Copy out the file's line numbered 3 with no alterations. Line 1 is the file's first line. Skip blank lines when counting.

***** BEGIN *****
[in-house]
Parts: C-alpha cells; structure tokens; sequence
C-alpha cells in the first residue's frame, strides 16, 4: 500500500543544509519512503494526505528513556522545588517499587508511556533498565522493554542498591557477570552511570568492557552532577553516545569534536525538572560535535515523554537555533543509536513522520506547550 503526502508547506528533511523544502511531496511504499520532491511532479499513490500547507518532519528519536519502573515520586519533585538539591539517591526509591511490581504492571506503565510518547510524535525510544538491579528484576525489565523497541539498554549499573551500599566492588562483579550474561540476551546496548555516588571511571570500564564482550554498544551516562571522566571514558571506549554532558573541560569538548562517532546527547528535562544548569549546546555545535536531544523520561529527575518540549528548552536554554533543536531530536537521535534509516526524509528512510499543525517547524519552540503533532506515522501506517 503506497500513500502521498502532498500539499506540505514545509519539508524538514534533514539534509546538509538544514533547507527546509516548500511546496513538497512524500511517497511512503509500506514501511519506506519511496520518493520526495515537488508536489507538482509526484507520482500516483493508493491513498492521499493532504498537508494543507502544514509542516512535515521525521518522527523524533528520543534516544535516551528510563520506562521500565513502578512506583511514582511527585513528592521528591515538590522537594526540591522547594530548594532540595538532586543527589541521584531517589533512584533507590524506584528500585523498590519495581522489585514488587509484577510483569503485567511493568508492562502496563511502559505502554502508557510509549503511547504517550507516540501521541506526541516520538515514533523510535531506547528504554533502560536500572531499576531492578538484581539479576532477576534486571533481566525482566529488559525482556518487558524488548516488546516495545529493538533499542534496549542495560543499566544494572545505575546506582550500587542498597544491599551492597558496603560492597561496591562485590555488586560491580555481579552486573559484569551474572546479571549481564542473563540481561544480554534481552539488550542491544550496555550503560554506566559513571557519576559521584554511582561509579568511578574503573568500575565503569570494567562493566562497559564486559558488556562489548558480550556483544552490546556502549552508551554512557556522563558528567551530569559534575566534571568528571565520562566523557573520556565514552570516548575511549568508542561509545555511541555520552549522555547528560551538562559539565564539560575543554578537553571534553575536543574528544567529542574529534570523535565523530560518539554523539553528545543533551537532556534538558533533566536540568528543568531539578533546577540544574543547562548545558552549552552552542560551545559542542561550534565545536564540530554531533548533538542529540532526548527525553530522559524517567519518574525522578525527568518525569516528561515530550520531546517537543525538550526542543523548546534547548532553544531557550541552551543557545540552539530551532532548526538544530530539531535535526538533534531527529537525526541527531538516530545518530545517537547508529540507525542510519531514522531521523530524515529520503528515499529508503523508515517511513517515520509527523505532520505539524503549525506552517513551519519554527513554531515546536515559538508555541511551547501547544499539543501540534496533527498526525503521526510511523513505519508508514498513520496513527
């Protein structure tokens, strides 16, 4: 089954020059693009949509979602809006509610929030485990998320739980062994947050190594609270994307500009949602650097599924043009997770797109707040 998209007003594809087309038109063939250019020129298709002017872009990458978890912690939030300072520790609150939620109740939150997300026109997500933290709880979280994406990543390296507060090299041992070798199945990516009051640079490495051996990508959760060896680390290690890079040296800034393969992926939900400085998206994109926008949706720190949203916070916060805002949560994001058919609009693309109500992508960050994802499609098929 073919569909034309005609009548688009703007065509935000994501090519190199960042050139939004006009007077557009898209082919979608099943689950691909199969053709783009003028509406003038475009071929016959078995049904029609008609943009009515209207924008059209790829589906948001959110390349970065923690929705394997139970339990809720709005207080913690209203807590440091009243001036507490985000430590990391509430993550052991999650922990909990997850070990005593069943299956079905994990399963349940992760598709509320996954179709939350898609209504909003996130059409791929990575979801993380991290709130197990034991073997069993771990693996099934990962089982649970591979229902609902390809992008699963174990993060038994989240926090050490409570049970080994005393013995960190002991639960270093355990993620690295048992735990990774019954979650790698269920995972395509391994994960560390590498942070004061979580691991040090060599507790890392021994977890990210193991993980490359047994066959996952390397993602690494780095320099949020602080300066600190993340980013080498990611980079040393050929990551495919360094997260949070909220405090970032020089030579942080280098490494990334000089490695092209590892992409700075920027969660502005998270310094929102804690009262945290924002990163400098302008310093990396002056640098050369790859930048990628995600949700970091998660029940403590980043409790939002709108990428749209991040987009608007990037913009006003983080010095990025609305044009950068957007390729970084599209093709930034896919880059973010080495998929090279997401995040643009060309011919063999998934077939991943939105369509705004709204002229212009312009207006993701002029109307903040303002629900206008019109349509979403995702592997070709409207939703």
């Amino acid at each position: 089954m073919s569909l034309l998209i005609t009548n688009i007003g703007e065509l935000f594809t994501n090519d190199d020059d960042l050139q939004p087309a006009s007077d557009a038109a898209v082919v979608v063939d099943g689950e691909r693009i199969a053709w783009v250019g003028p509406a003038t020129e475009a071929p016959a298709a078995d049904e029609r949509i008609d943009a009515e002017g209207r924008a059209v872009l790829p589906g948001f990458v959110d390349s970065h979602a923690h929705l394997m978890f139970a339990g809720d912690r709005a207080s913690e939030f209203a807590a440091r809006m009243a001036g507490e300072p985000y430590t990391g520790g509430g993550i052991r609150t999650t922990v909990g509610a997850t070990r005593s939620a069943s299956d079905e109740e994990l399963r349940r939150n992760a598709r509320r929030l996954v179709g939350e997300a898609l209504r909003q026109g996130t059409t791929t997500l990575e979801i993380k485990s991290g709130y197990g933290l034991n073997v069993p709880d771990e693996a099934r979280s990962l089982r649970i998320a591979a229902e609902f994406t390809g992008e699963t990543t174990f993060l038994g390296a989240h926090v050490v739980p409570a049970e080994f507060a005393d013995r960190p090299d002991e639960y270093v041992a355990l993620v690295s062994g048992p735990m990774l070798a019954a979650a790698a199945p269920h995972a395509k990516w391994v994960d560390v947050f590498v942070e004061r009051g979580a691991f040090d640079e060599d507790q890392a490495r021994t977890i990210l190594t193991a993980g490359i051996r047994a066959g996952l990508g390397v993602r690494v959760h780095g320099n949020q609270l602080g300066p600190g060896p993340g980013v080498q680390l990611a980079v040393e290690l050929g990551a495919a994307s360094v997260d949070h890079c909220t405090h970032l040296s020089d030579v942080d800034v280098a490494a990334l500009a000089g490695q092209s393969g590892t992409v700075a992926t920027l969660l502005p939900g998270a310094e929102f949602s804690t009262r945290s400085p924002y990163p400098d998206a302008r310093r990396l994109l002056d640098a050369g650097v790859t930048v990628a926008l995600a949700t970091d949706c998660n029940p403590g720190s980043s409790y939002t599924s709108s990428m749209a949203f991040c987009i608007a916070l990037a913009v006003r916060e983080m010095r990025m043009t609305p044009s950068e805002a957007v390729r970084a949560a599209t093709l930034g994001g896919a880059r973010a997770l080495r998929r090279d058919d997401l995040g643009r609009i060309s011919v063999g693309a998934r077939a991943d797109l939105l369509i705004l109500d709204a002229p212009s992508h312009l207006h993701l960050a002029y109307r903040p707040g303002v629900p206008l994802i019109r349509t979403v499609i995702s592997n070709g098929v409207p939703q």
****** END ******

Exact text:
C-alpha cells in the first residue's frame, strides 16, 4: 500500500543544509519512503494526505528513556522545588517499587508511556533498565522493554542498591557477570552511570568492557552532577553516545569534536525538572560535535515523554537555533543509536513522520506547550 503526502508547506528533511523544502511531496511504499520532491511532479499513490500547507518532519528519536519502573515520586519533585538539591539517591526509591511490581504492571506503565510518547510524535525510544538491579528484576525489565523497541539498554549499573551500599566492588562483579550474561540476551546496548555516588571511571570500564564482550554498544551516562571522566571514558571506549554532558573541560569538548562517532546527547528535562544548569549546546555545535536531544523520561529527575518540549528548552536554554533543536531530536537521535534509516526524509528512510499543525517547524519552540503533532506515522501506517 503506497500513500502521498502532498500539499506540505514545509519539508524538514534533514539534509546538509538544514533547507527546509516548500511546496513538497512524500511517497511512503509500506514501511519506506519511496520518493520526495515537488508536489507538482509526484507520482500516483493508493491513498492521499493532504498537508494543507502544514509542516512535515521525521518522527523524533528520543534516544535516551528510563520506562521500565513502578512506583511514582511527585513528592521528591515538590522537594526540591522547594530548594532540595538532586543527589541521584531517589533512584533507590524506584528500585523498590519495581522489585514488587509484577510483569503485567511493568508492562502496563511502559505502554502508557510509549503511547504517550507516540501521541506526541516520538515514533523510535531506547528504554533502560536500572531499576531492578538484581539479576532477576534486571533481566525482566529488559525482556518487558524488548516488546516495545529493538533499542534496549542495560543499566544494572545505575546506582550500587542498597544491599551492597558496603560492597561496591562485590555488586560491580555481579552486573559484569551474572546479571549481564542473563540481561544480554534481552539488550542491544550496555550503560554506566559513571557519576559521584554511582561509579568511578574503573568500575565503569570494567562493566562497559564486559558488556562489548558480550556483544552490546556502549552508551554512557556522563558528567551530569559534575566534571568528571565520562566523557573520556565514552570516548575511549568508542561509545555511541555520552549522555547528560551538562559539565564539560575543554578537553571534553575536543574528544567529542574529534570523535565523530560518539554523539553528545543533551537532556534538558533533566536540568528543568531539578533546577540544574543547562548545558552549552552552542560551545559542542561550534565545536564540530554531533548533538542529540532526548527525553530522559524517567519518574525522578525527568518525569516528561515530550520531546517537543525538550526542543523548546534547548532553544531557550541552551543557545540552539530551532532548526538544530530539531535535526538533534531527529537525526541527531538516530545518530545517537547508529540507525542510519531514522531521523530524515529520503528515499529508503523508515517511513517515520509527523505532520505539524503549525506552517513551519519554527513554531515546536515559538508555541511551547501547544499539543501540534496533527498526525503521526510511523513505519508508514498513520496513527